Vertical Integration and Production Inefficiency in the Presence of a Gross Receipts Tax
We quantify the effects of a gross receipts tax (GRT) on vertical integration for the first time. We use data from the Washington state recreational cannabis industry, which has numerous advantages including a clean natural experiment: a 25% GRT imposed on cannabis firms was subsequently replaced by an excise tax at retail. We find the short-run elasticity of vertical integration with respect to the intermediate good net- of-tax rate is -0.15 and the long-run elasticity is more than twice as large. We find these incentives lead to large output losses – production increases by 23 percent when the GRT is eliminated.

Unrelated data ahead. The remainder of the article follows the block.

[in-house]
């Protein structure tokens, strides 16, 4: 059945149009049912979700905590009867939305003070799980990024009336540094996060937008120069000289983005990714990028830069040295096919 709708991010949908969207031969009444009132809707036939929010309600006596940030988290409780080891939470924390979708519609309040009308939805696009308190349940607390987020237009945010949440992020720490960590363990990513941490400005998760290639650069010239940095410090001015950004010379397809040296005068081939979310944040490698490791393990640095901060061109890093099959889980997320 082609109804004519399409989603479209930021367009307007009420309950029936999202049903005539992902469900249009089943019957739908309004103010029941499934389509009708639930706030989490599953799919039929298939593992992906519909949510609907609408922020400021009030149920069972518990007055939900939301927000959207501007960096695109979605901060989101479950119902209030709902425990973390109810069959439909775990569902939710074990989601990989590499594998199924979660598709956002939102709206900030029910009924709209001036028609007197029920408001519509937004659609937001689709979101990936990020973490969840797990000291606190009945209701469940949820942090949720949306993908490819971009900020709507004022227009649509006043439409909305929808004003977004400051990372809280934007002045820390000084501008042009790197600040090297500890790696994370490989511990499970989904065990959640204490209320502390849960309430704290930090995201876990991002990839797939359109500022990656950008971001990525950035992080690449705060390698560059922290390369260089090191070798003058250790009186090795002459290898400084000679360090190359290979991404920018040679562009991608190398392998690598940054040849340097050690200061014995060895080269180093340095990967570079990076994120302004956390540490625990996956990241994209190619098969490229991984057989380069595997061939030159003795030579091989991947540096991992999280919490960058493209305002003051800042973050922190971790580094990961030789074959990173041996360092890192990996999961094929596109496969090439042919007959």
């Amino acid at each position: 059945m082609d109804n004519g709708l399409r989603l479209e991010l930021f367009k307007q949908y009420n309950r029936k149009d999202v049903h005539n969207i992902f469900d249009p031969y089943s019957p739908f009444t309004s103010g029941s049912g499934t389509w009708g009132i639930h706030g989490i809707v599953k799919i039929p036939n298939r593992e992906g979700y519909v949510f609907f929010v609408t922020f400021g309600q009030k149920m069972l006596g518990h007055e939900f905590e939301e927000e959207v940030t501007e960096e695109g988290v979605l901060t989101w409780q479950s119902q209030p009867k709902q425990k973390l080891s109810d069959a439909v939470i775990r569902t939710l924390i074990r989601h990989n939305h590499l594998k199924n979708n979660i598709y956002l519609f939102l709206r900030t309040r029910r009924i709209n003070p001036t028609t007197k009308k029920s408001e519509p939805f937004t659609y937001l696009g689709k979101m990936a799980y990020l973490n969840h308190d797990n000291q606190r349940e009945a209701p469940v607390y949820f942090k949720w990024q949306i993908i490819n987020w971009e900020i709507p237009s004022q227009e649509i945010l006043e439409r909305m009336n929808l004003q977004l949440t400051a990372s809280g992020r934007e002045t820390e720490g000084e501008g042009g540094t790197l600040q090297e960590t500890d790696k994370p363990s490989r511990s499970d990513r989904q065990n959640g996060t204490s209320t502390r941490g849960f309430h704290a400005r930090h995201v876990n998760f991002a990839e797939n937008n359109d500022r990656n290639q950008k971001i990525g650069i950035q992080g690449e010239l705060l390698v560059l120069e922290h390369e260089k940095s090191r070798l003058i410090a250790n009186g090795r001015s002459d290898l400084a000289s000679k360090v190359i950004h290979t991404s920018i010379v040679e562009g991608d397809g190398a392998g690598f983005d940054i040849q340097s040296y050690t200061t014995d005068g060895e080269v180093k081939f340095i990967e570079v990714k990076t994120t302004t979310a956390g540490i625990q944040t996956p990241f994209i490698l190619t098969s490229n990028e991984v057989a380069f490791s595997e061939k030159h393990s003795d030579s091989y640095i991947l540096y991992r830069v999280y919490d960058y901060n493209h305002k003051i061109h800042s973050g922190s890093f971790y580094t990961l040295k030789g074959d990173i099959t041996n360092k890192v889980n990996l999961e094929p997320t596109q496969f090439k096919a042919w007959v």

The authors would like to thank David Agrawal, J.S. Butler, Estelle Dauchy, Naomi Feldman, Enda Hargaden, Austin Nichols, Nathan Seegert, Monica Singhal, Jeffrey Smith, Alex Yuskavage and seminar or conference participants at University of Wisconsin-Madison, University of Kentucky, ABFM, NTA, WEAI and the Utah Tax Invitational (U-TAXI) for helpful comments. This paper previously circulated as: “The Welfare Costs of a Gross Receipts Tax”. The views expressed herein are those of the authors and do not necessarily reflect the views of the National Bureau of Economic Research.